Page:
Stepping off the green bus in Al-Dana and into the oppressive August heat, I think back at my life, the choices I’ve made, the choices that were made for me. How did I get here?
I think back to one of the most difficult decisions I had to make— stepping onto the bus. A year prior, I had worked for the Syria Civil Defence when the first women’s centers were established. But now, the situation in Daraa has only grown worse, the bomings a living hell. I was afraid of getting arrested because of my work as a volunteer. By then, we were all familiar with the stories of those who disappear in the prisons of the regime never to be seen again. Death would be a blessing compared to living what these detainees would have to live, and so I chose to leave. But in doing so, I was leaving behind what little family I had left, the last extensions of myself, including my husband, who chose to stay with his family in Daraa. I couldn’t blame him. In the end, family is all you have.
But the word “chose” itself does not seem like the right choice. Who would choose to live like this? None of us had any say in the events that were happening. These choices were thrown upon us.
And so I find myself standing outside the green bus, facing my fate alone.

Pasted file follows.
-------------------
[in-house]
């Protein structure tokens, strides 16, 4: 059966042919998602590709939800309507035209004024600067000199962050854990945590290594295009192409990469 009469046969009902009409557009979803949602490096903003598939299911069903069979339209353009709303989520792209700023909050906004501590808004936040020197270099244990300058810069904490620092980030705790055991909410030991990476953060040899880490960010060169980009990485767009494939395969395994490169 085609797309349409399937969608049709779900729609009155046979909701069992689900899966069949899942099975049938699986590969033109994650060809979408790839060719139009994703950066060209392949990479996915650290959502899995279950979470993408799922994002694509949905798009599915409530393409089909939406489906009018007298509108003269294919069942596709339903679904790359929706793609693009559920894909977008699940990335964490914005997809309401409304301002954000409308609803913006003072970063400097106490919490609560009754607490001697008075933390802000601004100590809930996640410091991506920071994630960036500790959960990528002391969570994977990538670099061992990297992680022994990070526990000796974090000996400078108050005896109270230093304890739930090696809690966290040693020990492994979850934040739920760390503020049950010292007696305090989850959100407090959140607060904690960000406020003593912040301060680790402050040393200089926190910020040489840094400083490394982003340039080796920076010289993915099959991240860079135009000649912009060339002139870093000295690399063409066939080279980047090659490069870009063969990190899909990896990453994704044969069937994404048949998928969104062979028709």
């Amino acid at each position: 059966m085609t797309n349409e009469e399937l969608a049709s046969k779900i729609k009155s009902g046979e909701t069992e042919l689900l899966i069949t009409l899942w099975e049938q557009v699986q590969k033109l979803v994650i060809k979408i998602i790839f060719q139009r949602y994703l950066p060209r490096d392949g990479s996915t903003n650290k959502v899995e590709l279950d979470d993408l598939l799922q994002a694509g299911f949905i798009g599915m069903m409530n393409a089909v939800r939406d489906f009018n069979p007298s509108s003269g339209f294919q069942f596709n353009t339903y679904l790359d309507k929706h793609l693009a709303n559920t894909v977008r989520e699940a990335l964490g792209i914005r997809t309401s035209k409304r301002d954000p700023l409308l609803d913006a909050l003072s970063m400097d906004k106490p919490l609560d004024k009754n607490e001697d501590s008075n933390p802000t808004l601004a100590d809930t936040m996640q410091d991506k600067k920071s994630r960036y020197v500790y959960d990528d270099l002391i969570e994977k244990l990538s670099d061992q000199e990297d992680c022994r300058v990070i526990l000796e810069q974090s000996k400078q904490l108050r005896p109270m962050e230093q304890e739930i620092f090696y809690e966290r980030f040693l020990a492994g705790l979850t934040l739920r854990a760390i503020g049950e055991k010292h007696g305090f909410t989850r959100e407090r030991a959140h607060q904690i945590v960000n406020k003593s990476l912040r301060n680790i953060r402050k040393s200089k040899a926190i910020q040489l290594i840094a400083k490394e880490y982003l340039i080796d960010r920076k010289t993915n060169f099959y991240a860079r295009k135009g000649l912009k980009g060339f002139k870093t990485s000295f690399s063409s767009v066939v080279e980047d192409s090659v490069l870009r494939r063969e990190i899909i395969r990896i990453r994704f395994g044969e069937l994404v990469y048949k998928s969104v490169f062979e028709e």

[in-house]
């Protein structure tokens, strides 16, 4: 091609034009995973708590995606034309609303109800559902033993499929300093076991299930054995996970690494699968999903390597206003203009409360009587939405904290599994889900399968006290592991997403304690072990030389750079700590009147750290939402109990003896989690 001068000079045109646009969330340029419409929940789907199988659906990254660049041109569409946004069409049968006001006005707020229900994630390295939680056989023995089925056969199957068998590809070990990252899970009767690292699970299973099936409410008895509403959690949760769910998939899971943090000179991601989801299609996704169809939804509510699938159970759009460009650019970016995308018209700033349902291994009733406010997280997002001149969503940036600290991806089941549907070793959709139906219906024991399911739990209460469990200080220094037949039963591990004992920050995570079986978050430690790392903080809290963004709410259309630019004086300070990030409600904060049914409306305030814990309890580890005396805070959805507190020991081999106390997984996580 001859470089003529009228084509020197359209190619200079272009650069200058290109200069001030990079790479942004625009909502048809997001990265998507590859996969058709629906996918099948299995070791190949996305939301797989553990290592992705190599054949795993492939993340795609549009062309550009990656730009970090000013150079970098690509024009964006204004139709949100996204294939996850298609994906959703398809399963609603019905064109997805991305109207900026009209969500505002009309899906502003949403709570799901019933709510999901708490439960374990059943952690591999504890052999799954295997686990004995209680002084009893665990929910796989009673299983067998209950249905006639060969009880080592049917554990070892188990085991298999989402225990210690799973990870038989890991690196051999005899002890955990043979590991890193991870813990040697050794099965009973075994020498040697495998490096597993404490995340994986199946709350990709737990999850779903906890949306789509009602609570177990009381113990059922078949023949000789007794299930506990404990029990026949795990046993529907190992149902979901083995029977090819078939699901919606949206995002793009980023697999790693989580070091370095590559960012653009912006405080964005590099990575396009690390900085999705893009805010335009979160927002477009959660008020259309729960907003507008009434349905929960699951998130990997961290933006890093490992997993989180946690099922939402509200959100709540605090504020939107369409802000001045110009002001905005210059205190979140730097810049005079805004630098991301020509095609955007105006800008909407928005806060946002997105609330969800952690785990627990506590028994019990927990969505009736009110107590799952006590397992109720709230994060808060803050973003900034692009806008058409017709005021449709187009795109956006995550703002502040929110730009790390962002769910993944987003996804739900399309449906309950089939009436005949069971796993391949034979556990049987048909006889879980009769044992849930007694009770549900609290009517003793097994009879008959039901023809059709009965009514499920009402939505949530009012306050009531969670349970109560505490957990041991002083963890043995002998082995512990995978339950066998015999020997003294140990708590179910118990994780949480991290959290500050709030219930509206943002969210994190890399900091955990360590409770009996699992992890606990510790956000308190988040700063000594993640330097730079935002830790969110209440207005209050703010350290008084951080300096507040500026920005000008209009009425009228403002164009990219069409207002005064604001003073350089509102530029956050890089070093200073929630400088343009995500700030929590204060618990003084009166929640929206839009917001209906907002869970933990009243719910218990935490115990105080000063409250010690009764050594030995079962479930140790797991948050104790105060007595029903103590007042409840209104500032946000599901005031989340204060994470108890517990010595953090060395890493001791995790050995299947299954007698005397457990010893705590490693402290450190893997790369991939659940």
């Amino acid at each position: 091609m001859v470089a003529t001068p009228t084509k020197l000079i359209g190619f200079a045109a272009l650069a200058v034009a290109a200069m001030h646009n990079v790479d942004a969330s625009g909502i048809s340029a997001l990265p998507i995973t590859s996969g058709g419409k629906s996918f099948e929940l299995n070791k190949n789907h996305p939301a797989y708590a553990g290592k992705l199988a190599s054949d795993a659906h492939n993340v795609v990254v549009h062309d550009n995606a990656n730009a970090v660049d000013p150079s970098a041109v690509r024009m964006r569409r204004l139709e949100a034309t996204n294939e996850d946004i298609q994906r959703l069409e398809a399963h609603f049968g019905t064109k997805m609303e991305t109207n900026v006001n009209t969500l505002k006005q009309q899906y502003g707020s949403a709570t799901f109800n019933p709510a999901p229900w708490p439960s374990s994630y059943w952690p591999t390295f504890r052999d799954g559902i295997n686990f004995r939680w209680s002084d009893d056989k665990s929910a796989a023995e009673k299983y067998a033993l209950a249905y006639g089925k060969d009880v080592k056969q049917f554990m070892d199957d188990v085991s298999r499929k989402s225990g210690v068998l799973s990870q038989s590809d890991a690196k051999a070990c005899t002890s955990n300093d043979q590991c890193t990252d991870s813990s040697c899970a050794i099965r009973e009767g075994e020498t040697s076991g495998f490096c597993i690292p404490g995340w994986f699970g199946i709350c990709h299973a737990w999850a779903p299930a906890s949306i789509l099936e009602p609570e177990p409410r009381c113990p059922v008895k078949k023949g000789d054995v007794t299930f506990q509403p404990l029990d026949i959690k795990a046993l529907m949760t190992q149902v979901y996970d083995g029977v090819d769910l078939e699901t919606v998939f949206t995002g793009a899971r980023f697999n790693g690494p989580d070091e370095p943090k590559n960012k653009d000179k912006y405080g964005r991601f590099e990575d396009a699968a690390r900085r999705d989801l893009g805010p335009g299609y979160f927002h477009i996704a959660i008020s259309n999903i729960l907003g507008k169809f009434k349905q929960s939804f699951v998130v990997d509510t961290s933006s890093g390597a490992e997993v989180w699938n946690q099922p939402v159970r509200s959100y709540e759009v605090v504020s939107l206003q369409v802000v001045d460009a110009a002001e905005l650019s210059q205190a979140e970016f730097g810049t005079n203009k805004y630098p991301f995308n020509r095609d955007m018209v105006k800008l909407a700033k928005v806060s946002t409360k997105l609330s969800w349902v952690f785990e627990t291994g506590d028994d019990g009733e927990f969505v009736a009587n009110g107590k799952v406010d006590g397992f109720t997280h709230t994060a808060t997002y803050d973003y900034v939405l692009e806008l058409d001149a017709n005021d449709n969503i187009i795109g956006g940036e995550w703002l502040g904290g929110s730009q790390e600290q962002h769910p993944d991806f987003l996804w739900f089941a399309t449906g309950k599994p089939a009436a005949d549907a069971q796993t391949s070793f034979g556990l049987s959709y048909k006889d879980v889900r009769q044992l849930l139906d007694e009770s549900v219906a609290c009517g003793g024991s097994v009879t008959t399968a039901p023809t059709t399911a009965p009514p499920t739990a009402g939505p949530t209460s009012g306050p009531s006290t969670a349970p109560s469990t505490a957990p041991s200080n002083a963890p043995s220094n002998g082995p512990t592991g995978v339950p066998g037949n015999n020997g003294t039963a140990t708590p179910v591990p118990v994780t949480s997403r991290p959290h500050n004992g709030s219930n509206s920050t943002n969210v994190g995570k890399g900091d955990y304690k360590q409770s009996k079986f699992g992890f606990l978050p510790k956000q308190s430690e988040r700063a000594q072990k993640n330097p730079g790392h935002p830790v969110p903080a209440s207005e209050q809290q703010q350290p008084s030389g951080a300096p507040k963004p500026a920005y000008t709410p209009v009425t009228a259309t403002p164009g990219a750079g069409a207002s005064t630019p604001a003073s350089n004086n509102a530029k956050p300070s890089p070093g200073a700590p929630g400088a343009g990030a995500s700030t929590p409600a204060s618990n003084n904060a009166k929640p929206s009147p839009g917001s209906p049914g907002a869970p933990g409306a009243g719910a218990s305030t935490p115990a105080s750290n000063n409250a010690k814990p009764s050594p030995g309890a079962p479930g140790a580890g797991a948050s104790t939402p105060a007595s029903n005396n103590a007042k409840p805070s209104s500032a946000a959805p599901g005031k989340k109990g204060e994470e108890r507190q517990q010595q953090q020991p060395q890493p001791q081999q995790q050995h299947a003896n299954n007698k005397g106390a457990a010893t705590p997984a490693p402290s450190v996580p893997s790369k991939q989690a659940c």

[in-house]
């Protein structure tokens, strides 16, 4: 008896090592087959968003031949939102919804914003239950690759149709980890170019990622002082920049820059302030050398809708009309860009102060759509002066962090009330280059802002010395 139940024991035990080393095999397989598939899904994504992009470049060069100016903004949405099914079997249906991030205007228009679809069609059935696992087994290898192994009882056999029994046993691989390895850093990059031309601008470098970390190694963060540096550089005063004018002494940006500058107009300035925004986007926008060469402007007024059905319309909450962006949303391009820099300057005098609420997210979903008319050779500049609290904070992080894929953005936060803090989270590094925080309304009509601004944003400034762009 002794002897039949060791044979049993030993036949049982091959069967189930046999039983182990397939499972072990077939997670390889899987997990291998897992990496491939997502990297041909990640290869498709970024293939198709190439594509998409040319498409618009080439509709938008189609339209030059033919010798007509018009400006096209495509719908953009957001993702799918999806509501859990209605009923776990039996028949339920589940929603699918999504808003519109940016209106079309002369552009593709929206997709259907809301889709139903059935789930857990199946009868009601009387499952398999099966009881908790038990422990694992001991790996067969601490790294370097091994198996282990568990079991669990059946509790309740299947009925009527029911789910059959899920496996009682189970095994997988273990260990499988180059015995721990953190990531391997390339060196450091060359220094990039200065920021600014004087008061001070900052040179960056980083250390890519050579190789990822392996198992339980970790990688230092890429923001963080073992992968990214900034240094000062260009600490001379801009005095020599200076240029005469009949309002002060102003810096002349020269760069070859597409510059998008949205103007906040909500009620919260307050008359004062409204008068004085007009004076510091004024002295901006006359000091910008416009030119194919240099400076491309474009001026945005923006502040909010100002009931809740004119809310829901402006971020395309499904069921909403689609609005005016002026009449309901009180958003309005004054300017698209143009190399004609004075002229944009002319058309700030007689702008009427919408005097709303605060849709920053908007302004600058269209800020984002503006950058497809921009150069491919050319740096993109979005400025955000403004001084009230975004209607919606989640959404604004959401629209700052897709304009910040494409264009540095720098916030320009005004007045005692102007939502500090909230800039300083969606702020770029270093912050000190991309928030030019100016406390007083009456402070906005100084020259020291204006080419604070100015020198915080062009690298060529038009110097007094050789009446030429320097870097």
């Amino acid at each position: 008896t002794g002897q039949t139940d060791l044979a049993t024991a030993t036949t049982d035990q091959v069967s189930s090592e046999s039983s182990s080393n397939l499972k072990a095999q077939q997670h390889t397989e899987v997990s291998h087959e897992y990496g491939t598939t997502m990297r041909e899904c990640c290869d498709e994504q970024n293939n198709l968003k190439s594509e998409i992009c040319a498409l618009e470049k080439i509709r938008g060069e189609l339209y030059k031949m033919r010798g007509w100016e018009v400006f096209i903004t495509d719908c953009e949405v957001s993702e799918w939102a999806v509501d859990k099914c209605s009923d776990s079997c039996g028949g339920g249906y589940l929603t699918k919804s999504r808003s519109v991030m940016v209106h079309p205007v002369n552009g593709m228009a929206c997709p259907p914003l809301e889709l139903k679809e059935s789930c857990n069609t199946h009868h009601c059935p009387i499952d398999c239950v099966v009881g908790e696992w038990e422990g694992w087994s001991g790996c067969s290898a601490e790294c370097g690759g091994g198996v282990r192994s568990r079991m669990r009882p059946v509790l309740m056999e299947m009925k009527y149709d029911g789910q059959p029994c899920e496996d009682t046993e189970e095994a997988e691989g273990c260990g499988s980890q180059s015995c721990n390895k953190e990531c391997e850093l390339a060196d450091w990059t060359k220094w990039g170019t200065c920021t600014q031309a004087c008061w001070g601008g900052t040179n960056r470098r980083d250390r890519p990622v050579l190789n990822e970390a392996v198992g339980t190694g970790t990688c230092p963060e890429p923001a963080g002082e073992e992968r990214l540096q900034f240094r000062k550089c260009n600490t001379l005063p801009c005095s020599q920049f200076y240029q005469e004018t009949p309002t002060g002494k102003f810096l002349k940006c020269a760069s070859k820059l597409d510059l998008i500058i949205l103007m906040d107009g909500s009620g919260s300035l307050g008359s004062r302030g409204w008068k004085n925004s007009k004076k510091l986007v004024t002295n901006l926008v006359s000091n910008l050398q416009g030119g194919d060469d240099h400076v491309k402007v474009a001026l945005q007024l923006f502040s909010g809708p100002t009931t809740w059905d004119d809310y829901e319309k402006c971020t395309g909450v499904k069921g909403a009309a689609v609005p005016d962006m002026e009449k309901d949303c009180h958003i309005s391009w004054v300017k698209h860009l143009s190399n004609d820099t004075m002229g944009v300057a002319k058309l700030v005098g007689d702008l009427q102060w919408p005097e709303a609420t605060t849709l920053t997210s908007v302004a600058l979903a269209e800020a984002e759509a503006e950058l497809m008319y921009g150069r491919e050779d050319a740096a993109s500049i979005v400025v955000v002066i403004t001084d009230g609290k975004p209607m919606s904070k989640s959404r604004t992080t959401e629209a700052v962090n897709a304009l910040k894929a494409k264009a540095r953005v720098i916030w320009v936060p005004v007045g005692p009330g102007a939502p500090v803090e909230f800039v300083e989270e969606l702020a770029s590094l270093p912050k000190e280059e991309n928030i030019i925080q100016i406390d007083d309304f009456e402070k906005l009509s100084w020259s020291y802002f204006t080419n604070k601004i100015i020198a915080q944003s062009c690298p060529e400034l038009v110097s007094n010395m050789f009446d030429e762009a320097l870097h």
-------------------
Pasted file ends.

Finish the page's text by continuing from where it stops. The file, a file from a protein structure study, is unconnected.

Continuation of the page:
As I stood there waiting, I suddenly heard a young man calling out asking if there were any SCD volunteers. I had to come to Al-Dana to rejoin the Civil Defence at the Al-Dana women’s center. In those moments, I felt my fear dissipate a bit when the young man from our colleagues approached us. I introduced myself, there was another woman colleague who was also traveling on the bus to join SCD in Al-Dana. And so they greeted us and gave us a ride to the accommodation that was designated to receive us by the SCD administration. I send my regards to them, the people who helped us. They made me feel a bit less alone
Al-Dana city is located in the northern regions of Syria. Before the uprising, it was a small village, but after the huge waves of displacements, it became a city hosting thousands of displaced people, people like me.
I found that this new place in the north that felt so foreign to me was not so different from my southern village after all. It was small, but busy. I met so many people and we shared our stories with each other. I told them about Al-Dana, about my mother and my aunts, and about the cows in the springtime. There were many people like me, people who were alone, starting over, beginning their life new from scratch. I discovered that many of my colleagues were also unable to bring their family members with them. Together, we built a community, and I found solace, hope, and love with a new family. I met and married a fellow Civil Defence Volunteer who had also been displaced, and we became each other’s lifelines.
Most of the time, it feels as though the world has abandoned the Syrian people, left them alone and forgotten. That is why I chose my humanitarian duty—the only choice I’ve felt I’ve ever had since the sky came crashing down—so that no Syrian ever has to feel alone the same way I was alone outside the bus station.